Lakers/Jazz Game 2 Recap
Could a scorching-hot DWill steal one against the Mighty Lakers?
In his pre-game press conference, Phil Jackson reacts to the caveats of the Lakers’ otherwise convincing victory over the Jazz in Game one, namely that they were outscored in the second half and Jerry Sloan was quoted as saying that the Jazz needed to get “nastier” in order to beat the Lakers.
-Phil says that his Lakers do not need to get “nastier” or more physical in order to match the Jazz, and says that this doesn’t feel like an overly physcial team, like the Jazz were in the ’90s, saying that only Matt Harpring reminds him of a guy on those Stockton/Malone Jazz teams in terms of his physicality.
-When asked about Andrew Bynum’s health, Phil responds that Andrew’s knee is fine, but he got into foul trouble in game 1 which kept him off the floor. When asked how he plans to try to keep him out of foul trouble in this game, Phil says the key is keeping his guards in front of the ball and stopping penetration.
-Asked why Shannon Brown, Trevor Ariza, and Pau Gasol were all able to fit into Phil’s system so quickly where veterans have struggled in the past, Phil responds that “you can’t teach old dogs new tricks” and that in the past, veterans with habits ingrained in them had come on and been slower to assimilate into his system.
Sloan states that his team’s effort picked up in the second half of game one, and that they got sloppy and frantic when they tried to score quickly or get caught up in a running game.
-Sitting down to interview Ronnie Brewer, I get asked if I’m 14 from across the room by Jarron Collins. You know you’re low on the totem pole when you’re getting ragged on by Jarron Collins. I respond I’m 20, and end up comparing birthdays with Kosta Kufos, who I’m actually older than. See? I belong here!
-Kosta Kufos was inactive for this game. -When asked how he thought he did on Kobe, Ronnie Brewer says that he thought he did a good job, that Kobe worked for every one of his shots and didn’t get straight drives to the basket or open jumpers. -When asked if Utah would look to push or slow things down, Brewer said he trusted Deron Williams and Brevin Knight to know what to do in terms of pushing the ball and making decisions.
When I tell Matt Harpring Jackson named him as a physical player, Harpring says that he’s not proud of being physical, but it’s how he’s always played the game and learned to play the game, some guys are finesse guys or speed guys, but some guys are bangers. Harpring also acknowledges he’s not the most athletic guy in the world, and that he does have a football background. When asked if he thinks the team should play more physically, he says that he thinks being more physical helps, and that they got to the conference finals by being physical. He also says there’s no mind-game element to how he plays and he’s not trying to get under anyone’s skin, but he’s just trying to play the game.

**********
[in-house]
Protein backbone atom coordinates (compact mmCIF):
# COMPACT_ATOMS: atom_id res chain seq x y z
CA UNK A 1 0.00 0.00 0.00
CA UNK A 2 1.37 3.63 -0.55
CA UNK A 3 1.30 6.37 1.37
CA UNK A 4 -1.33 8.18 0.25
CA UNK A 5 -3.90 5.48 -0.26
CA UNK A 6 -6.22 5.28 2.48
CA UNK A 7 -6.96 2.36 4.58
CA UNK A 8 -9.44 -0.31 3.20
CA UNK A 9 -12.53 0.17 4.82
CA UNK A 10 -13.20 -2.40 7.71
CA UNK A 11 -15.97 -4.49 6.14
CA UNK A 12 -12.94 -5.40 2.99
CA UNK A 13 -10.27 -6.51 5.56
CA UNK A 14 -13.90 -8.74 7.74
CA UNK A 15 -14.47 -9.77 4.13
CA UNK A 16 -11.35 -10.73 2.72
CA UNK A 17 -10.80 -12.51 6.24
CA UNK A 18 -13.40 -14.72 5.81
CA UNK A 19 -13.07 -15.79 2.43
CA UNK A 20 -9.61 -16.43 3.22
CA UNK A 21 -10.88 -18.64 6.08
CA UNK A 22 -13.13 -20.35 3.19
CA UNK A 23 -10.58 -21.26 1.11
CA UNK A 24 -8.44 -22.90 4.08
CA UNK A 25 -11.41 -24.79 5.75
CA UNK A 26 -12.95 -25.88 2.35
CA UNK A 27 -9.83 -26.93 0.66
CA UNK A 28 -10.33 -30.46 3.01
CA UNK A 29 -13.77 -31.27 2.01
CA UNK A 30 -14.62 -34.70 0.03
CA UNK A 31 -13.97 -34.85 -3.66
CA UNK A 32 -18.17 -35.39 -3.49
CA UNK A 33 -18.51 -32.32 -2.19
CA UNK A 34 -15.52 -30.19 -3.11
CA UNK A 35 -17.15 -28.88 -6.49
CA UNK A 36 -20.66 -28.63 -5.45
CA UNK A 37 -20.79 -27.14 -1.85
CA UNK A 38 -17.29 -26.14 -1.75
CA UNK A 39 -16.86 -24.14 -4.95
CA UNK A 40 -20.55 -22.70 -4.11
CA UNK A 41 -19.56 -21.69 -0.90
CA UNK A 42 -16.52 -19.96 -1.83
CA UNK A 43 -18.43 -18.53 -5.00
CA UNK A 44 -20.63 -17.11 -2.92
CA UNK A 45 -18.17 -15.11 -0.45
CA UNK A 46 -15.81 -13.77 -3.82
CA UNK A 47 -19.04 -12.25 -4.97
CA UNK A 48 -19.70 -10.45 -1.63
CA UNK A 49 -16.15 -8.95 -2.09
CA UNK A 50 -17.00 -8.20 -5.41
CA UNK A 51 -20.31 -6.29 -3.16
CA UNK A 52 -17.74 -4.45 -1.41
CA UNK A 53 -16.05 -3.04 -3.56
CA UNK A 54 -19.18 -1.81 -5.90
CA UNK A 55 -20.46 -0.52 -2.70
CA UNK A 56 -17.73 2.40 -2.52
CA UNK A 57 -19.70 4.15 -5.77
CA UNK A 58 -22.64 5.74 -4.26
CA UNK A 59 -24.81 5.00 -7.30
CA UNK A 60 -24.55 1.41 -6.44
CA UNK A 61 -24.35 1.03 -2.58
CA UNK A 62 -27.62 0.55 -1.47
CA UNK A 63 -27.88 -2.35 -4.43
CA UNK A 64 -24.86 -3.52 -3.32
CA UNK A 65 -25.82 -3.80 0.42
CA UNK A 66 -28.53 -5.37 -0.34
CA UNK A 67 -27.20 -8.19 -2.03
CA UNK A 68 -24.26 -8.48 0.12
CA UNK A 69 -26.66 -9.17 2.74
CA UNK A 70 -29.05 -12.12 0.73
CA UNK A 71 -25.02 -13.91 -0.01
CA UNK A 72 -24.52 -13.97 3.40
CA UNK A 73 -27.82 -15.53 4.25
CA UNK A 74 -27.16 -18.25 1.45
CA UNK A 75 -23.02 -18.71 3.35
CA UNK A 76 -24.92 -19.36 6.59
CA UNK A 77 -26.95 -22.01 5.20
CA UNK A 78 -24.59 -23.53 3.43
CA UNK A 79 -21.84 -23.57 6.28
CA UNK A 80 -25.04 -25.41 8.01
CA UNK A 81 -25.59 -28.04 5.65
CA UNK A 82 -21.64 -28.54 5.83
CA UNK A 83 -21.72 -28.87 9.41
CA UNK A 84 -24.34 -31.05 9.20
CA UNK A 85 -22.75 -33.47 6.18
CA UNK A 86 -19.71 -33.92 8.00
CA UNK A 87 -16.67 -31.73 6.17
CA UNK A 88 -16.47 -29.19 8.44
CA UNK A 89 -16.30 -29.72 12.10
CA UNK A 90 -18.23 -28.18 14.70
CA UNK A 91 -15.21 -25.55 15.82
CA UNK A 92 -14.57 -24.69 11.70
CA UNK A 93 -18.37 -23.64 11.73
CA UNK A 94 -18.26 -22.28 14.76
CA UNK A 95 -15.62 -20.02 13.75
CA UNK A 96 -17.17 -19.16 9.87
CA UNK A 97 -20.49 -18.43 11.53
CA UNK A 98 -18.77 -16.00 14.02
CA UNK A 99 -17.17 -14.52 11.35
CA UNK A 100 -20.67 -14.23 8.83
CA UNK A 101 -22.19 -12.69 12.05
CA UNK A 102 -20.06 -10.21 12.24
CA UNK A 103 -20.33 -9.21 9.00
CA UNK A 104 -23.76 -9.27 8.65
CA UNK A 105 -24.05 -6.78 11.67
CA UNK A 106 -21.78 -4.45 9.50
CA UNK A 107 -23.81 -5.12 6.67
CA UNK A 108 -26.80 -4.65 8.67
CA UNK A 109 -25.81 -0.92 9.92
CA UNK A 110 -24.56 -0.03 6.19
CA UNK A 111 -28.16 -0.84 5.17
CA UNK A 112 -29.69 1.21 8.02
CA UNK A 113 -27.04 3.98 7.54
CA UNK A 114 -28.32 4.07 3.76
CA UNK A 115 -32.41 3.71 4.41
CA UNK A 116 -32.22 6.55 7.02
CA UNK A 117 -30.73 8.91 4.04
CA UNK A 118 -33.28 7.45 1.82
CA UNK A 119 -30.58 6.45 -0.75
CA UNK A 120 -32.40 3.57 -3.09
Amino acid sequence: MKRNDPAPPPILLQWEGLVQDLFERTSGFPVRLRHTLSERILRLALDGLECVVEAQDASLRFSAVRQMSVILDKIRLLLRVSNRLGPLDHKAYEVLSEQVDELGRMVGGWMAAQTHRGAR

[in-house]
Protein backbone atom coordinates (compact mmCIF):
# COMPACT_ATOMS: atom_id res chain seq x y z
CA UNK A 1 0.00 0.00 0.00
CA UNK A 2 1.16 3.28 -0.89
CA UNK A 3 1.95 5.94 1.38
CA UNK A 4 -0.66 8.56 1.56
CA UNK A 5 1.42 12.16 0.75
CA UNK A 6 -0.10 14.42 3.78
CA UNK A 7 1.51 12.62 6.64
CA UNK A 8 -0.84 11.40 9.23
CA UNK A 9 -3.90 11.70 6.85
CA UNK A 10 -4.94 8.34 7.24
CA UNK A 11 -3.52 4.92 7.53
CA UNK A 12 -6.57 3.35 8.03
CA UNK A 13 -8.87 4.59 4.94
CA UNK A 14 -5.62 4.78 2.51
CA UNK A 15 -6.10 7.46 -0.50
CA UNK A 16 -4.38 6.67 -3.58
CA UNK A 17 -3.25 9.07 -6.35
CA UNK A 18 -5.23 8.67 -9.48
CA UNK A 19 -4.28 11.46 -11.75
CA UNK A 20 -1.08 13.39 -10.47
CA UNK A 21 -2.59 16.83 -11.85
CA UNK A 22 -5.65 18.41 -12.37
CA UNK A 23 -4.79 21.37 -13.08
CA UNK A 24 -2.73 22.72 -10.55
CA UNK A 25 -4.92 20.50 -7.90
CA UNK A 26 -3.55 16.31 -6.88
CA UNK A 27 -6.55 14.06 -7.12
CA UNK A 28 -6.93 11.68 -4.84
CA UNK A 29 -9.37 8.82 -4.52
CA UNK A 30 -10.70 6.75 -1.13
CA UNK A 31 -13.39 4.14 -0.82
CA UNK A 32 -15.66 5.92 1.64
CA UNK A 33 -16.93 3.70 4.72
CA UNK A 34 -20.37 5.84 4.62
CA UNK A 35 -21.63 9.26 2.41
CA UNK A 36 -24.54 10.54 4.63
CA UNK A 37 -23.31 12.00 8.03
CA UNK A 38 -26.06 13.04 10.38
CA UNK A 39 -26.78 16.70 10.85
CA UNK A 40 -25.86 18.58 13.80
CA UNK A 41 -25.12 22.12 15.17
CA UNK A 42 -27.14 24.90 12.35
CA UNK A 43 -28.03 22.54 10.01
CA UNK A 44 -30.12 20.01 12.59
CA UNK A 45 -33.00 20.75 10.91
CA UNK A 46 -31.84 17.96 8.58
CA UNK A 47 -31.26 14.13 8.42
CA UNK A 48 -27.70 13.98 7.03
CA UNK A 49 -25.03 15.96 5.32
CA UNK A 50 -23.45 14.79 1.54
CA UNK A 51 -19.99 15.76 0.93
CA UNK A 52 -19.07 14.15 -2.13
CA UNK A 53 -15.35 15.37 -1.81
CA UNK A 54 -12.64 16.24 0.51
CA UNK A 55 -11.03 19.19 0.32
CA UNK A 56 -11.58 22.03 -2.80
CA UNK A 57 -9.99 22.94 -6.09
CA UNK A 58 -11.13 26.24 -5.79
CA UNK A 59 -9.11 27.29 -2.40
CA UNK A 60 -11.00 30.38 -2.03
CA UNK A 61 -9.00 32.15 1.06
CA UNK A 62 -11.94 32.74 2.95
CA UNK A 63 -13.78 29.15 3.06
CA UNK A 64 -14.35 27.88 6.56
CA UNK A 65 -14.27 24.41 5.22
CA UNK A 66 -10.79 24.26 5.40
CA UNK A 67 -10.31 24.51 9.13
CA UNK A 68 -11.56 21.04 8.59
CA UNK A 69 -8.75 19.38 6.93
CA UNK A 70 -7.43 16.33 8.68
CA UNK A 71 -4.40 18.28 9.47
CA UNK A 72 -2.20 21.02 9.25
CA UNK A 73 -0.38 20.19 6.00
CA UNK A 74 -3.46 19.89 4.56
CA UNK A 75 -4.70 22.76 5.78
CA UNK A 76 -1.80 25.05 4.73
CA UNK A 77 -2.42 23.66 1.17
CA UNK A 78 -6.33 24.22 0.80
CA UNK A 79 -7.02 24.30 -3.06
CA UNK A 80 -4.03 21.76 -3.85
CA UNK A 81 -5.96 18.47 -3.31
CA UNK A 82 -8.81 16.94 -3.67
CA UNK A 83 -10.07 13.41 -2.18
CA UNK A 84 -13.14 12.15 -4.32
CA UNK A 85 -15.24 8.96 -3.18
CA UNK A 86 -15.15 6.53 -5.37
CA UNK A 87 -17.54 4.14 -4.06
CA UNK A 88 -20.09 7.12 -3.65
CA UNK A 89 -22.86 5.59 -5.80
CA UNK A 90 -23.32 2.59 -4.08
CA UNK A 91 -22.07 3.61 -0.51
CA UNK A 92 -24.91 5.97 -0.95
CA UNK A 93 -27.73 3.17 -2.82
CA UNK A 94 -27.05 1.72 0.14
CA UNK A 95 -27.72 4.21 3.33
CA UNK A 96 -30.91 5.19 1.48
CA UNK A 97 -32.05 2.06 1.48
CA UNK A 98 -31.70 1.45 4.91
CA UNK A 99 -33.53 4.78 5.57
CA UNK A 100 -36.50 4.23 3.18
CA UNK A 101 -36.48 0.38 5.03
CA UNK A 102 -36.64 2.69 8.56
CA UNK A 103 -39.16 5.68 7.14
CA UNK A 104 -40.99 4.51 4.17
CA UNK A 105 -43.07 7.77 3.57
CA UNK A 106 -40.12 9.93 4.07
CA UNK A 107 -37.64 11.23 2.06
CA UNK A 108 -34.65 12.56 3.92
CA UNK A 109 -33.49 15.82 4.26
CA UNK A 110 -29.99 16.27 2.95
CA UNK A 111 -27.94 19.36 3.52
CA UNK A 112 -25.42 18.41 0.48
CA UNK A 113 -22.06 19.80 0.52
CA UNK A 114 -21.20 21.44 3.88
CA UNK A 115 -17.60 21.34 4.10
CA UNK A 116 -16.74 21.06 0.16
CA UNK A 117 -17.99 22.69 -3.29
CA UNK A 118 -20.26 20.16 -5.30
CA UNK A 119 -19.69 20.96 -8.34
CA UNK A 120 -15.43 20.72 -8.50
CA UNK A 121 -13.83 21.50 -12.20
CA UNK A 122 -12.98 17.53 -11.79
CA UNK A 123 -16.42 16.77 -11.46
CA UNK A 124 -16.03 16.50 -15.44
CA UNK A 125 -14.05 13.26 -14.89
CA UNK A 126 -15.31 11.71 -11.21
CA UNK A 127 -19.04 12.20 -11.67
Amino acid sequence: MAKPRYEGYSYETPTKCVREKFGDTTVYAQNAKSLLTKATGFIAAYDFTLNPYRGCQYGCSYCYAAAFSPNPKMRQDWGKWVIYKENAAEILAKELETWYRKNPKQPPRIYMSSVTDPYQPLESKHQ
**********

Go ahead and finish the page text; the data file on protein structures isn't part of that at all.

This crowd is LOUD. Before the game starts, we get a “U-Tah Sucks!” chant going pretty nice. Classy. It’s 18-9 LAL already, and 6 of Utah’s points are on Ronnie Brewer jumpers. This will not end well. It’s Jack Nicholson’s birthday! MASSIVE standing ovation. That’s the American dream, right? To just be so cool you can just become a franchise trademark because you feel like it? 41-29 after one. The Lakers were just feeding Bynum and Pau every time and scoring again and again. That was very nearly a literally perfect offensive quarter of basketball. And Kobe took one shot. Amazing. Kobe starts to back Ronnie Brewer down from the three-point line and eventually passes. “You know, that’s technically a five-second violation,” I say to the guy next to me, half-joking, because who’s calling that?. Two possessions later, Kobe does the same thing AND GETS A 5-SECOND VIOLATION! Easily my most impressive moment as a sportswriter. And now that I think about it, of course he’s getting whistled for that-successfully calling a 5-second back-to-basket violation has to be the referee equivalent of hitting a 35-footer. He was stoked to make that call. Deron Williams is absolutely unconscious. I am not kidding when I say the best offense Utah has mounted is Deron Williams jacking a three off one dribble to get his balance. And now he’s brought Utah to within six, 107-101 LAL with 4:10 to go… and the Lakers put the clamps down. Williams finishes by missing his final 5 shots, and the game is over, although Utah made them work.
Carlos Boozer thinks that having a great Salt Lake city crowd will help the Jazz find their rhythm earlier and not get off to a slow start.
Pau Gasol, when I ask if knowing Utah is undersized puts more pressure on him to be a feature scorer, responds that he enjoys the opportunity as a big man maximize the strengths the Lakers have over the other team.
Kobe, when asked on the difference between the home court and the road: “Well, a bunch of people in the stands wanna kill you. But I don’t see them blocking any shots. Yet. So it’s okay.”
When asked if the Lakers suffered from a lapse in focus down the stretch, Kobe says “No. It’s Deron Williams being a bad boy. He kept them in the game, kept them in the game. Made plays. He made great reads and kept them in that game.”
So now it goes back to Utah for a possible answer. The Lakers know Deron’s going to be ready to stop the sweep. Will the home crowd be enough to get his supporting cast in sync right out of the gate and string two halves together into a win, or will the Lakers just continue to roll?